This week’s guest blog is from Elaine Benson of Soberhood . Soberhood is a supportive judgement-free zone aimed at normalising an alcohol-free life.
As a former grey area drinker, I knew alcohol was crippling my life, but I didn’t realise just how much it was damaging my relationships and body until I felt forced to stop.
I had been drinking regularly from about the age of 16 and my teens and twenties were hedonistic, to say the least. It was accepted to drink till you blacked out and somehow woke up in your bed the next morning, not sure of how you got there. I had some great experiences but mostly it was a blur of alcohol, drugs, anxiety, depression and self-sabotage. It wasn’t until I was in my thirties that I started to question my antics and see that, for the most part, I was numbing the pain in my heart. Then, when I became a mother and ‘mommy’s special medicine’ became the norm in the evening to ‘relax’, matters deteriorated quickly. The drinking, coupled with the fact my son was not a fan of sleeping, sent me over the edge.
By the time he was two years old, I was desperately sad and feeling like life was a relentless struggle. My body was inflamed and in constant pain with endometriosis, which was intensified by the drinking. The relationship with his dad was in tatters. Like all my previous relationships, our connection was fuelled by alcohol and parties, so when our son was born, the already tenuous foundation collapsed.
After a particularly heavy night on the booze at my work Christmas party in 2018, I didn’t get long to recover before we set off on a family Christmas holiday, five hours’ drive up the coast of Australia.
It was sweltering in the car, 40 degrees, Christmas traffic was in full swing, my partner and I were arguing and the aircon was struggling. The situation was already stressful and with the hangover from hell, my brain couldn’t cope, and I had a panic attack.
My heart was breaking as my beautiful son watched me hyperventilating and crying uncontrollably. He was smiling at me but looking very confused. It must have been so unnerving for him to see his mother so scattered. I realised at that point that I wanted a better life for us. I wanted him to feel safe and grounded with me. I begged the universe to take the dread away, and in return, I would never drink again.
In an effort to support myself, I listened to quit-lit audiobooks repeatedly, I joined closed Facebook support groups, I listened to Tara Brach’s life-changing podcast, I went to therapy, I journalled. I tried to meditate daily, as well as practise mindfulness (which is basically being conscious and aware of your thoughts, feelings and emotions so that you can be better at life!)
I am still on the road to shedding my old skin and discovering what it is to be present to the reality of life, but I have noticed a few shifts; here’s what I’ve found:
I notice stories that are coming up for me
Even as I write now, I can pay attention to my fearful ego saying ‘You’re alone, who are you to think you can do this …’ and on and on the fearful ego goes.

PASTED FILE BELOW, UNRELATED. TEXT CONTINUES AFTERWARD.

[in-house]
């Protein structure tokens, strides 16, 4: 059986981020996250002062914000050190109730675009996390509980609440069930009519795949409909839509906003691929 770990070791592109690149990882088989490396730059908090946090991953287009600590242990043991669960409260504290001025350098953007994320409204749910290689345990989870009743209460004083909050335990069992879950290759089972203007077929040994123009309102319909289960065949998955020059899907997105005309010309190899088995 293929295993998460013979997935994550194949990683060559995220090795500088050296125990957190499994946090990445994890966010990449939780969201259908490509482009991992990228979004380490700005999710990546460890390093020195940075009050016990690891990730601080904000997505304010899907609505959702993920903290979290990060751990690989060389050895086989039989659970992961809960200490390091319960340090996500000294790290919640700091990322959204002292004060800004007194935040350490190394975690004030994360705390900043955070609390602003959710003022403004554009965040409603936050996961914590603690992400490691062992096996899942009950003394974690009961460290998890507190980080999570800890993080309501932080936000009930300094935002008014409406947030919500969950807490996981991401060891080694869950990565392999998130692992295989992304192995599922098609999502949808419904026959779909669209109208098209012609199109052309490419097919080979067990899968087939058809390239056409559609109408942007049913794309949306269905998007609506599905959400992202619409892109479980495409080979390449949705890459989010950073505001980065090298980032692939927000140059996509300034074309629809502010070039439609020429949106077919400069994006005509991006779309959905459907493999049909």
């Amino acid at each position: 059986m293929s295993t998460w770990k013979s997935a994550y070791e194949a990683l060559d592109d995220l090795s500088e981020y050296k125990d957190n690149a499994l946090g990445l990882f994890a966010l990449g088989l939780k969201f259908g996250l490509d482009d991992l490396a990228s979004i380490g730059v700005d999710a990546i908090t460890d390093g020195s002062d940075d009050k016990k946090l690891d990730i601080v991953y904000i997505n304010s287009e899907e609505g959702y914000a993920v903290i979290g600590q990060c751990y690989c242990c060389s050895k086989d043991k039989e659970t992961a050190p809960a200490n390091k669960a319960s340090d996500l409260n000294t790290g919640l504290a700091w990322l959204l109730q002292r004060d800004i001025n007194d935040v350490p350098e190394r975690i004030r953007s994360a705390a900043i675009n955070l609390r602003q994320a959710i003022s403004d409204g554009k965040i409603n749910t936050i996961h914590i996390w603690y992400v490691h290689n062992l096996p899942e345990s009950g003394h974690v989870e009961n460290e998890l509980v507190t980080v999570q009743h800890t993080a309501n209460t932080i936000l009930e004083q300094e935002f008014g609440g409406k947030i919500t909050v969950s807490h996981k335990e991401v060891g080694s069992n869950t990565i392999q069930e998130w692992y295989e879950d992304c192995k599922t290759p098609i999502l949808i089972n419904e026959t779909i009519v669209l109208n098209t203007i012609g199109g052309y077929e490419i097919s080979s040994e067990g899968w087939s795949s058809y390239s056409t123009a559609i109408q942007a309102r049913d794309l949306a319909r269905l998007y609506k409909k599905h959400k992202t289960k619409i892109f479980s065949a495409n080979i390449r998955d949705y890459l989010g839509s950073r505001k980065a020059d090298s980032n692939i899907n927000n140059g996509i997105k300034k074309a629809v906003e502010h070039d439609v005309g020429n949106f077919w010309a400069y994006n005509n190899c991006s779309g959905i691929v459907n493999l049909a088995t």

Stories regularly come up around alcohol too ‘I need a drink. It’s boring being sober’. I can notice these stories through awareness and respond by playing the scenario forward in my head. I’ll have one drink, which will turn to five, I’ll wake up tomorrow and hate myself, I’ll have a hangover which will affect my mood for days, even weeks. I won’t have the energy or desire to play with my son. And I know then: it’s so not worth it.
I can separate from my self-limiting and destructive thoughts and ego
When I catch it in time, I can see the script that is running ‘you’re not good at stuff!’ and interrupt it with loving kindness ‘you’re doing the best you can.’
I procrastinate less
A handy by-product of less self-loathing. If I had written a list that Christmas of what I wanted to achieve in a year of sobriety, I would have been selling myself way short! Procrastination is fear in sheep’s clothing. I back myself more.
I allow myself to feel my feelings
I am more connected to what is going on in my body (through conscious awareness) so, when I feel the pull of anxiety, sadness, or a craving to drink, instead of swallowing it down and feeling it follow me around for days. I stop, sit, close my eyes, put my hand on my heart and inquire ‘what’s going on for you?’ and answer with compassion ‘this is hard for you’ and let the tears (and snot) flow. I always feel better afterwards.
I know I don’t have to believe my thoughts
Understanding that thoughts and emotions are visitors, helps let them come and go. I try to frame these thoughts as ‘Negative Protectors’. Our primitive ancestors owed their very existence to the ‘Be careful!’ thoughts, but these days the voices say things like ‘Have a drink, you don’t have to feel this’, when we all know it only delays and worsens the feeling.
Mindfulness practice helps you live with your thoughts without always reacting.
Today as I write this, I am in a much better place mentally, physically, emotionally and spiritually. I attribute that to sobriety and mindfulness. I still struggle, as we all do, that is the human experience. But I have greater reserves to deal with the tough times and they don’t last nearly as long.
As one of my inspirations, Jill Stark puts it,
‘Sometimes for the life we want, we have to sacrifice the short-term fix for the long-term rewards. We have to work out what we value the most and put that above the things that take us further away from everything we hold dear. It’s not always easy but jeez it’s worth it.’